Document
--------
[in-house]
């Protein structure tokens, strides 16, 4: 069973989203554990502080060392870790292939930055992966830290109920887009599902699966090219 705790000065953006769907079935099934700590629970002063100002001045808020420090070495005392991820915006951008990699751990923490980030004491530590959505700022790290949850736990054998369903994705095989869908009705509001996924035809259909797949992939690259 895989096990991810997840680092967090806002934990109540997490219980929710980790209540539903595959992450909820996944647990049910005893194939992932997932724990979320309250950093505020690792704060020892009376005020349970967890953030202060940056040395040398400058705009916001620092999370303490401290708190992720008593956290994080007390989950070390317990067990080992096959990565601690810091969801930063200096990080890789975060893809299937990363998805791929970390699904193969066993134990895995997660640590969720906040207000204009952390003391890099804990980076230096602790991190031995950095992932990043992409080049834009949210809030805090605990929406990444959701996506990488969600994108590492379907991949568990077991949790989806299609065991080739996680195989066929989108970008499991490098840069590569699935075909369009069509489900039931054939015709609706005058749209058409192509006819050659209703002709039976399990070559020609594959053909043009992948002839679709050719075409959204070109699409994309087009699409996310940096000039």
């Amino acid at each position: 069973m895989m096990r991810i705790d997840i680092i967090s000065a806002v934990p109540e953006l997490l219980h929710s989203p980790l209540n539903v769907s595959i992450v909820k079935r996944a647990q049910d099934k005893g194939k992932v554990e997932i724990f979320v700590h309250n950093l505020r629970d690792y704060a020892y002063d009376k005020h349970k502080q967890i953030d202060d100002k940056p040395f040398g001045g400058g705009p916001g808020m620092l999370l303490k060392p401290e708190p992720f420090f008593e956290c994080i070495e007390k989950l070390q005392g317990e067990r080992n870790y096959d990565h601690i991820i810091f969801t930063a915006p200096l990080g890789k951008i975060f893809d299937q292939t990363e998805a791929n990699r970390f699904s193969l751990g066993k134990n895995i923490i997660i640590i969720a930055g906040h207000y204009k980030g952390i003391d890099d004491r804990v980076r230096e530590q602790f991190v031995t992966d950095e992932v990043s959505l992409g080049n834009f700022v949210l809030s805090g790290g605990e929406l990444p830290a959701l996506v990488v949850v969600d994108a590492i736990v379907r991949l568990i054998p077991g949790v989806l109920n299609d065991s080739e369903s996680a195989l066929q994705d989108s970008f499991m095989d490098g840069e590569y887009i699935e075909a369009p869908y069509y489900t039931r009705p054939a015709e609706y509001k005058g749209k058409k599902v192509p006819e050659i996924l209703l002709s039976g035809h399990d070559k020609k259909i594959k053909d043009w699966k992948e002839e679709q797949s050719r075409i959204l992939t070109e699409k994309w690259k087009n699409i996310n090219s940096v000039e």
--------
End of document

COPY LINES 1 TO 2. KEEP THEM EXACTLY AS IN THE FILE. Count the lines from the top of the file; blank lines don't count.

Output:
[in-house]
């Protein structure tokens, strides 16, 4: 069973989203554990502080060392870790292939930055992966830290109920887009599902699966090219 705790000065953006769907079935099934700590629970002063100002001045808020420090070495005392991820915006951008990699751990923490980030004491530590959505700022790290949850736990054998369903994705095989869908009705509001996924035809259909797949992939690259 895989096990991810997840680092967090806002934990109540997490219980929710980790209540539903595959992450909820996944647990049910005893194939992932997932724990979320309250950093505020690792704060020892009376005020349970967890953030202060940056040395040398400058705009916001620092999370303490401290708190992720008593956290994080007390989950070390317990067990080992096959990565601690810091969801930063200096990080890789975060893809299937990363998805791929970390699904193969066993134990895995997660640590969720906040207000204009952390003391890099804990980076230096602790991190031995950095992932990043992409080049834009949210809030805090605990929406990444959701996506990488969600994108590492379907991949568990077991949790989806299609065991080739996680195989066929989108970008499991490098840069590569699935075909369009069509489900039931054939015709609706005058749209058409192509006819050659209703002709039976399990070559020609594959053909043009992948002839679709050719075409959204070109699409994309087009699409996310940096000039």